The Turning Point Rape Crisis Center considers racial justice a key component to ending sexual violence. Our organization has a 37- year history of serving those impacted by sexual violence in our community and as such, have advocated for survivors against what has been an acceptable victimization and devaluation of women and vulnerable populations. For decades, as we have stood beside and believed survivors of sexual violence, we have endeavored to educate the population of the risk factors that lead to all forms of violence so now, we stand beside all persons of color who have been systemically devalued, oppressed and victimized by the vary systems that purpose to serve and protect us all.
Sommerville (2004) discussed how common it was for members of white supremacy groups to gang rape Black women. She also discussed problematic laws that failed to provide equal protection for people of color. In some states, rape was only considered a crime if the victim was a White woman. As a nation, we would like to believe that these times of intense racial discrimination are behind us, but that is not the case. Still today we see the aftereffects of discrimination cemented in our legal structures because of a foundation built during slavery and Jim Crow.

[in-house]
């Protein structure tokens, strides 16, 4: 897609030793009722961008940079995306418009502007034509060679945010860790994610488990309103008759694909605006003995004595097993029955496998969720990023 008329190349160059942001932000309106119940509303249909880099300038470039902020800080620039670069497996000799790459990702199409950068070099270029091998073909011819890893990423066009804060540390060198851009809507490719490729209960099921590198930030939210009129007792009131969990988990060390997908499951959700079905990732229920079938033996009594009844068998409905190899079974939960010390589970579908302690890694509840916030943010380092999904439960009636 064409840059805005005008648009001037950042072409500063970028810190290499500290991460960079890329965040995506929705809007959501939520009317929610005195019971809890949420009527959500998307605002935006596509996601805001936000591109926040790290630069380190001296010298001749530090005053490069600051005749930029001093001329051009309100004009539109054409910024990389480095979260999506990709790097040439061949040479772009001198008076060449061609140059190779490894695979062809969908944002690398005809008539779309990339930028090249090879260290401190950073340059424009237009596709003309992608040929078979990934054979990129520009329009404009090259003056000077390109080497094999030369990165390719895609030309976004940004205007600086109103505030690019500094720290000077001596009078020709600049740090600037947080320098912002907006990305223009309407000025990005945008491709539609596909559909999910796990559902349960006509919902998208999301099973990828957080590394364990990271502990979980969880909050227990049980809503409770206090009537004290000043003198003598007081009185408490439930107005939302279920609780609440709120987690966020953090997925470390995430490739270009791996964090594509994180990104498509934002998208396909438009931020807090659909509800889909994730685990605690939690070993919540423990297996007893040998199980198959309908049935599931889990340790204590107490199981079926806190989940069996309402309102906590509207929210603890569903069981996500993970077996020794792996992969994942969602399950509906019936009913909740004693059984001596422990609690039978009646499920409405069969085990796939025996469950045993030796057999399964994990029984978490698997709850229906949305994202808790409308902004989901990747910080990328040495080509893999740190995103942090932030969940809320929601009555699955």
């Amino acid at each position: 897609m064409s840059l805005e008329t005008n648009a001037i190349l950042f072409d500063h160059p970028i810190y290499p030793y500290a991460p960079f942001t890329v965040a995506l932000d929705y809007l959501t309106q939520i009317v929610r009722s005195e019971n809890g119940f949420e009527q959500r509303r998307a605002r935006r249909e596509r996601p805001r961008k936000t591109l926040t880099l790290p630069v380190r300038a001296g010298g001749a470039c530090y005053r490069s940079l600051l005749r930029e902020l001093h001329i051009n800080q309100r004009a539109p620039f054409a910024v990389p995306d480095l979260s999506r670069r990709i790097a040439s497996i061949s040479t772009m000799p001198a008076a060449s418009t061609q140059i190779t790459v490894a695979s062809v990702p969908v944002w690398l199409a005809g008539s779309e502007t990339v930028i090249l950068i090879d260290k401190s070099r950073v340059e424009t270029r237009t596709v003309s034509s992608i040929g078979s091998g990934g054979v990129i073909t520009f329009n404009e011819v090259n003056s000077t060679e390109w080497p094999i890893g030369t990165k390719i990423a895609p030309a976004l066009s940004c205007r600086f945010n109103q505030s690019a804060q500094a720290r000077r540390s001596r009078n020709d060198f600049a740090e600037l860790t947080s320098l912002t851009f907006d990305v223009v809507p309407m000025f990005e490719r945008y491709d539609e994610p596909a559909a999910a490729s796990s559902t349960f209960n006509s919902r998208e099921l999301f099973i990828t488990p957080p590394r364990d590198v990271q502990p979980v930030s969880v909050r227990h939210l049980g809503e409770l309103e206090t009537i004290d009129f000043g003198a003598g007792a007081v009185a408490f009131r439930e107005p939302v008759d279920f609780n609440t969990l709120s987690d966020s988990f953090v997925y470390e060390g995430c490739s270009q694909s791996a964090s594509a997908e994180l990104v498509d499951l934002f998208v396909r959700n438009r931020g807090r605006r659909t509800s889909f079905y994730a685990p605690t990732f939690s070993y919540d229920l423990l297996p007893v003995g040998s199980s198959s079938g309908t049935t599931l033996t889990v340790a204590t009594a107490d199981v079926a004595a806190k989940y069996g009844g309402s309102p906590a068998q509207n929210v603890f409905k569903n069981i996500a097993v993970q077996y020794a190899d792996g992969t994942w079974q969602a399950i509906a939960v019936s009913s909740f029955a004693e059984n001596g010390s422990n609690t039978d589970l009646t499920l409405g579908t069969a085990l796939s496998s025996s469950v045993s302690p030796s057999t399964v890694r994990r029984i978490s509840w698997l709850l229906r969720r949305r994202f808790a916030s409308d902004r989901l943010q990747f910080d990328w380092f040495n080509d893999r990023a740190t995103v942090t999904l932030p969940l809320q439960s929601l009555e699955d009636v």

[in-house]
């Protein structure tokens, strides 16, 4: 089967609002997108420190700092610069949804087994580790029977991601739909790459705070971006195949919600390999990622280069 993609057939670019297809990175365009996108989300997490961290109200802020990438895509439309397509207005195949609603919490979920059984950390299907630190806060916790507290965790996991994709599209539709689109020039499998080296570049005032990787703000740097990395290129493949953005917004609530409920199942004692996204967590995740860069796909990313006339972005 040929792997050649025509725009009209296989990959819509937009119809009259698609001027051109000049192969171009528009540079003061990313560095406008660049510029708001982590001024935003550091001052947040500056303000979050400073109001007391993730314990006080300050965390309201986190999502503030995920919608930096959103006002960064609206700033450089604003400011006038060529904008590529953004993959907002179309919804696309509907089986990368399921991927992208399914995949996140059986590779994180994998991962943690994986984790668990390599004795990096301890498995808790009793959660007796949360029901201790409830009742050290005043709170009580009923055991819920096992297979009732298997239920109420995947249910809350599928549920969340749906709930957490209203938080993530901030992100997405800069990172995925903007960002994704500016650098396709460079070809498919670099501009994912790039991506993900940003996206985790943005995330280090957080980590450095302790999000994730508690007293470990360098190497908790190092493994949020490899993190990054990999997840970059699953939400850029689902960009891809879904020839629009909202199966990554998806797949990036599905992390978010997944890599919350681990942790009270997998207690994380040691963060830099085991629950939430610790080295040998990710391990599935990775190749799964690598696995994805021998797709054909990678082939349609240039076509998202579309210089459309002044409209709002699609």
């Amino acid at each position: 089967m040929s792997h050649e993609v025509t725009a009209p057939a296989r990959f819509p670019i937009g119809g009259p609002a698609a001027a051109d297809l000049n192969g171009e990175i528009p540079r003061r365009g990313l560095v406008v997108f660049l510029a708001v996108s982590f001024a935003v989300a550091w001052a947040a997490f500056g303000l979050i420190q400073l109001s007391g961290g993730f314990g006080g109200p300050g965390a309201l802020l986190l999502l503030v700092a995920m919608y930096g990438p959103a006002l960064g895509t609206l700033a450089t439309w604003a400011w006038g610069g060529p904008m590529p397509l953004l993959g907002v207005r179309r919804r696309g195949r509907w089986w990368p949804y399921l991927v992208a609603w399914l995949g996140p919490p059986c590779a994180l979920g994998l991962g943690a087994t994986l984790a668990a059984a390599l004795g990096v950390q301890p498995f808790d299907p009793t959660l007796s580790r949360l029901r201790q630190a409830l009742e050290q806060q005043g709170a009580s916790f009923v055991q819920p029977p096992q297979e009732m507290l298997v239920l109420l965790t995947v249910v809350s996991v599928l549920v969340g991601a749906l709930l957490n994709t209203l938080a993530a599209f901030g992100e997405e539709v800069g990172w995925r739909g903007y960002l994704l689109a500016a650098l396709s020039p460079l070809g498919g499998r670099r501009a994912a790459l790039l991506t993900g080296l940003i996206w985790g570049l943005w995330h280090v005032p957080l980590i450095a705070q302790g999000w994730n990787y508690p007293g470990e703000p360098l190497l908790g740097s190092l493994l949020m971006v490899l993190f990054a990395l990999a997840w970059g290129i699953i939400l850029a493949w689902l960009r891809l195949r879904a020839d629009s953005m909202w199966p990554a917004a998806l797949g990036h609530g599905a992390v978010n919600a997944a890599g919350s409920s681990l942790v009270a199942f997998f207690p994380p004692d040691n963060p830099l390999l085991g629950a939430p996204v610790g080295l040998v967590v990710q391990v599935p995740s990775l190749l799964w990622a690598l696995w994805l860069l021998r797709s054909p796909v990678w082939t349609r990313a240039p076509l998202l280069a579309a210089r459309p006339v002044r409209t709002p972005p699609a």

Today, as a community and a country, we must recognize the truths and put down our prejudices, fears, and egos, and recognize that a transformation in our systems and country must happen and happen now. Even if we do not or cannot understand the challenges and struggles of people of color, we can still empathize and believe that their life experiences are vastly different than those of us blessed with the white privilege we did not earn, but were born into and for whom so many take for granted.
BLACK LIVES MATTER
Sommerville, D. M. (2004). Rape and race in the nineteenth- century South. Chapel Hill, NC: University of North Carolina Press.
Racism & Sexual Violence: What's the Connection? (Pennsylvania Coalition Against Rape). Retrieved June 23, 2020, from